On the word bitch
Of course I'm offended by the PETA ad campaigns. As a long-time radical lesbian feminist, I abhor the explotation of the female body and the objectification of women as nothing more than sexual beings.
I would never give a dime to PETA even though I am also strongly in favor of the humane treatment of animals
However, how does its strategy of using "shock" to draw attention differ from your magazine? After all, isn't calling yourself "BITCH" simply a way to show how chic and clever and modern you are, how 'in your face' you can be, and how you like to flaunt convensional standards of language and cultural acceptance
The word bitch (unless applied to certain animals) has always been and is still a derogatory and borderline vulgar term for women. Old fashioned ideas? Sure. But so is not displaying naked women in suggestive poses just to sell products or ideas.
For "Bitch" to complain about PETA is disingenuous and hypocritical.
I want to make clear up front that this post (as all of my posts) represents my own thinking, not necessarily the perspective of the organization...
The b-word is something I think about a lot in my work here at Bitch. All the time, actually. It's mighty strange to be the director of an organization whose title I'd long felt conflicted about (to clarify, I wasn't around when Lisa and Andi founded Bitch). (To clarify futher, because I'm obsessive like that, I've never been conflicted about the work we do; only whether it's best to continue doing it under the name Bitch.)
It's not that I didn't understand why Lisa and Andi decided to call it Bitch. As Andi explained recently in the Washington Post:
Bitch is a word we use culturally to describe any woman who is strong, angry, uncompromising and, often, uninterested in pleasing men. We use the term for a woman on the street who doesn't respond to men's catcalls or smile when they say, "Cheer up, baby, it can't be thatbad." We use it for the woman who has a better job than a man and doesn't apologize for it. We use it for the woman who doesn't back down from a confrontation.
So let's not be disingenuous. Is it a bad word? Of course it is. As a culture, we've done everything possible to make sure of that, starting with a constantly perpetuated mindset that deems powerful women to be scary, angry and, of course, unfeminine -- and sees uncompromising speech by women as anathema to a tidy, well-run world.
It's for just these reasons that when Lisa Jervis and I started the magazine in 1996, no other title was even up for consideration. As young women who had been bombarded with the word for, say, daring to walk down the street in tank tops, we knew what kinds of insults would be hurled when we started publishing articles on sexism
in consumer and popular culture.
How can anyone argue with that?
My major hang up has been that I know many women who have visceral reactions to the word, sometimes because they've had it hurled at them in abusive relationships. Several months ago, for instance, a feminist therapist friend told me some of the people she works with said they felt assaulted in what was supposed to be a "safe" space when she left some issues of Bitch in the lobby. My heart sank when I heard this.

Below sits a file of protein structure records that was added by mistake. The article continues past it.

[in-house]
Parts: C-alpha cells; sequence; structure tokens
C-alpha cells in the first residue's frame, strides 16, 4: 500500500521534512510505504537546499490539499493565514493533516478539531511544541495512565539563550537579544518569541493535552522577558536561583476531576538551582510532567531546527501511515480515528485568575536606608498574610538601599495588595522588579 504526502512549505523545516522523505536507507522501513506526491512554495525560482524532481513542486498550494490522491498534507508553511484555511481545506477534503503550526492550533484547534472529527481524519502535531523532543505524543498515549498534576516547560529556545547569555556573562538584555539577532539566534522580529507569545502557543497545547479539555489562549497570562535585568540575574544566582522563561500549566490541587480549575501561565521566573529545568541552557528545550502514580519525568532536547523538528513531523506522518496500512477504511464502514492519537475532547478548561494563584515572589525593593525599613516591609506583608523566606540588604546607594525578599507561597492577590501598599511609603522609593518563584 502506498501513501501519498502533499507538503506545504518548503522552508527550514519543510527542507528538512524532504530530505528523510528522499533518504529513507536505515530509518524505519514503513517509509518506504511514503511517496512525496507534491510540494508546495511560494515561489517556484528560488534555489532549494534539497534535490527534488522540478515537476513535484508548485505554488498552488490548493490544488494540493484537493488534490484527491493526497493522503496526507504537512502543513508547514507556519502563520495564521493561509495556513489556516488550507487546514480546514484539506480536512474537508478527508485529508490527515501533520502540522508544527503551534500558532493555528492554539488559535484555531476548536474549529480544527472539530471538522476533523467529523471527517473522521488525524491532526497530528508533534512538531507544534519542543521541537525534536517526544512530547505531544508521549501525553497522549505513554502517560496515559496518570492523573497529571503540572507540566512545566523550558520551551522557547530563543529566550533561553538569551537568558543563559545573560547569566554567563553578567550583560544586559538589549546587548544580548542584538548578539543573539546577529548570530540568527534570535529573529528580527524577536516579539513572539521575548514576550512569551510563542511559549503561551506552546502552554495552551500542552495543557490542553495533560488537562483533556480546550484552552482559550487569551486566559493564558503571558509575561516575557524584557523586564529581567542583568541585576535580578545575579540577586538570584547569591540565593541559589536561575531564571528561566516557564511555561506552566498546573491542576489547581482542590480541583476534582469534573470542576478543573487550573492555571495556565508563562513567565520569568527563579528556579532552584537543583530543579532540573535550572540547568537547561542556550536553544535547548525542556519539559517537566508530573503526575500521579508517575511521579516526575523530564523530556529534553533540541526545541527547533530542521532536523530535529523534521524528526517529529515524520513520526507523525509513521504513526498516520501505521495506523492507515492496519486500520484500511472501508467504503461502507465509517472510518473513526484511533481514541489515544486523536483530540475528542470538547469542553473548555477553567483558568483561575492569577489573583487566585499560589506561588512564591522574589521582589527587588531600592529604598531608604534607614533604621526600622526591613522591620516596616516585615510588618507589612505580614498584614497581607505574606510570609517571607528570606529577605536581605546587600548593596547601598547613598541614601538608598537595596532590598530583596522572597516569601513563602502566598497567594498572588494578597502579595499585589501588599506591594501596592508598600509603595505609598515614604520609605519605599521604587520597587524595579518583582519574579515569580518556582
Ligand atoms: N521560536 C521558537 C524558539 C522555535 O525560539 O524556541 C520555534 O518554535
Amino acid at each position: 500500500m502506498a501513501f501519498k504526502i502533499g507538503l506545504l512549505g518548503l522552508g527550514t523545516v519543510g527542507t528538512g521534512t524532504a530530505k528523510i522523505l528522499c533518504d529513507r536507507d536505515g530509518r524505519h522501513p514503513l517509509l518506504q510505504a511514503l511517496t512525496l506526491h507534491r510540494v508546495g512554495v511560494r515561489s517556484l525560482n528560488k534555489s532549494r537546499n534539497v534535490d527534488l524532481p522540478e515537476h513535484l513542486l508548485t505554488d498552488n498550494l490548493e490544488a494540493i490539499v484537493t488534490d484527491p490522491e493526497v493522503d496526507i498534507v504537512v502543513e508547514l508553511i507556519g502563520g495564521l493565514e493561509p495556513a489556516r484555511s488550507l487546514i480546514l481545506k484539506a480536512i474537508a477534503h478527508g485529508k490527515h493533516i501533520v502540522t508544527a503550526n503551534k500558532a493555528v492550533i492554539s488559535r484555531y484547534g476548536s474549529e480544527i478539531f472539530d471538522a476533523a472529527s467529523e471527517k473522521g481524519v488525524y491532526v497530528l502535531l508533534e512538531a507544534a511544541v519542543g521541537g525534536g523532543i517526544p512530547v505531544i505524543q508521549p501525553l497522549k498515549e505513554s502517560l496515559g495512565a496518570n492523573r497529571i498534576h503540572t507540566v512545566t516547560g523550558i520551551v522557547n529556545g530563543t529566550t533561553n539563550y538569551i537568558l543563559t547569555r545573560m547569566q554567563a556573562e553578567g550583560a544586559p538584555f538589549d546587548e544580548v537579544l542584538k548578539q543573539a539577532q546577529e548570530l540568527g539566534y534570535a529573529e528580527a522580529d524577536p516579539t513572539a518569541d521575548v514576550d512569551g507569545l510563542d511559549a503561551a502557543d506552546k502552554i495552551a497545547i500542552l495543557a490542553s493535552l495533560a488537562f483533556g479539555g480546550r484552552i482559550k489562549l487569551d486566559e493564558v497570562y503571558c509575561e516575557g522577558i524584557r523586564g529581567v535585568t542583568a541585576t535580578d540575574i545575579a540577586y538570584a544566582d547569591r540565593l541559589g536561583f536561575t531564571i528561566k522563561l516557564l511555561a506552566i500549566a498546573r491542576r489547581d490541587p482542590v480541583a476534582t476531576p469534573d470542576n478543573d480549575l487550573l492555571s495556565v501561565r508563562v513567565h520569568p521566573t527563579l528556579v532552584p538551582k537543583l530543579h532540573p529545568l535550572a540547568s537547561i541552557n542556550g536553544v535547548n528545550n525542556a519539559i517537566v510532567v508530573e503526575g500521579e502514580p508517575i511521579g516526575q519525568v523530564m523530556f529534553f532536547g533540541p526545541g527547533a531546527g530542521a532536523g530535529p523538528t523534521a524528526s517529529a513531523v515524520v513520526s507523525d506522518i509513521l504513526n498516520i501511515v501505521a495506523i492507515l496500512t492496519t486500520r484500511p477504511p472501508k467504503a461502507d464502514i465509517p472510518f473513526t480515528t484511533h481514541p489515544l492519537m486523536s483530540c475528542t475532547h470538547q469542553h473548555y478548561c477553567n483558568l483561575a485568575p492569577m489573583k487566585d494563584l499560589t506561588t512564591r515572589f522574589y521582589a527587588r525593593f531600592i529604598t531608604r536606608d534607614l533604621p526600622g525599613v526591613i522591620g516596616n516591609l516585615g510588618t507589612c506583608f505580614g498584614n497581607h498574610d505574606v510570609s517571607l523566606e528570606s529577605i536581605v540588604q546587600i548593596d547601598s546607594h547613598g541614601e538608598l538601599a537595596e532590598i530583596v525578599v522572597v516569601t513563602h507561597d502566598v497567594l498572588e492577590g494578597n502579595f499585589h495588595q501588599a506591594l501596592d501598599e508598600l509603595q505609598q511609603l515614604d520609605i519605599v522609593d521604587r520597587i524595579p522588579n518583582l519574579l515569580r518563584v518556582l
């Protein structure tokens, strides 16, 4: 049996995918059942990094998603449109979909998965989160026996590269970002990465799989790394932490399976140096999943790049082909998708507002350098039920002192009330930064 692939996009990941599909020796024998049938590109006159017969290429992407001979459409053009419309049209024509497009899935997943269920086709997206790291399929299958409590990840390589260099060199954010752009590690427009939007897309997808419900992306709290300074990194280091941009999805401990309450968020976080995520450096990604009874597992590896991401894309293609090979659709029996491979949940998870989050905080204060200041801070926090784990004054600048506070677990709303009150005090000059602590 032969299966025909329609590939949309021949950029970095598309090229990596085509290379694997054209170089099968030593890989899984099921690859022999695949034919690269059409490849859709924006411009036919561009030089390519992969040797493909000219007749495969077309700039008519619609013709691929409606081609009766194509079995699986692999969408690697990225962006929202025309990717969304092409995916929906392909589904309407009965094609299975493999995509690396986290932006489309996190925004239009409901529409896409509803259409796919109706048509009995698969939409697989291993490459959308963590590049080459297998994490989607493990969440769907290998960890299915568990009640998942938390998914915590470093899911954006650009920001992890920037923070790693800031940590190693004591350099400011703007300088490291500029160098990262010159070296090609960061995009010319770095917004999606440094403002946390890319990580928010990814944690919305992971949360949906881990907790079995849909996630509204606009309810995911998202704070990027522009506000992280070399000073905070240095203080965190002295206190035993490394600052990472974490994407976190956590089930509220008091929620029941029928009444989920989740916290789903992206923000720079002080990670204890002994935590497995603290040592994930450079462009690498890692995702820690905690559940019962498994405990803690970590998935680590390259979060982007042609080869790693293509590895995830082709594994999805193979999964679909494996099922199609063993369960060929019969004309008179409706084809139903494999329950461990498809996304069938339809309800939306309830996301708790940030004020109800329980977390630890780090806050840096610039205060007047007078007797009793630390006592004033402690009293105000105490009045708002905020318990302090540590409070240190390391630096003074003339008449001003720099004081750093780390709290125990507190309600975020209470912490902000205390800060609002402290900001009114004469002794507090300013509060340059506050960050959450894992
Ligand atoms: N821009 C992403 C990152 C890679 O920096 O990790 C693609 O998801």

My other main hang up has been concern that, despite what I think is huge potential to work with youth around issues of media literacy and media criticism, our title will continue to be an obstacle in these efforts.
But the thing is, whenever I ask people if we should consider changing our name, almost without exception, I heard a loud, NO! Even people who work with youth, or who have children of their own, felt that our title is an essential component to our work.
It's not that we're trying to be clever, modern, or even necessarily 'in your face.' It's that we're trying to claim the word bitch as something smart, powerful, strong. And yes, show that being uncompromising and angry is not just necessary sometimes, but that it can lead to positive change.
In all honesty, it was only recently that the scales tipped for me, affirming in my own mind/heart the fight for the word Bitch. I was waiting to cross a busy street. On the other side of the street a boy chased another boy and yelled, "Bitch!" when he couldn't catch up.
They were probably 8 years old. The way he yelled Bitch was... I don't know how to explain it... ugly... aggressive... mean... he was clearly trying to yell the most hateful thing he could think of at the other boy.
And I don't know how to explain this either, except to say that I had my first visceral reaction to the word. Even though it wasn't directed at me, I totally understood what the fight was about. That the only way to de-charge a loaded word is to use it, reclaim it, (re)appropriate it.
I'm not saying it's not complicated, or that we shouldn't listen to the people who feel assaulted by the word, or give up on trying to work with youth when schools tell us that they won't allow the magazine on their grounds, but that I think this work -- including using the word Bitch -- remains just as critical now as it did back when Bitch was founded 12 years ago.
I'd love to know what others think.
Comments5 comments have been made. Post a comment.
Have an idea for the blog? Click here to contact us!
Jazzkammer (not verified)
StrangerDangerMouse (not verified)
Carmen Gutierrez (not verified)
Carmen Gutierrez (not verified)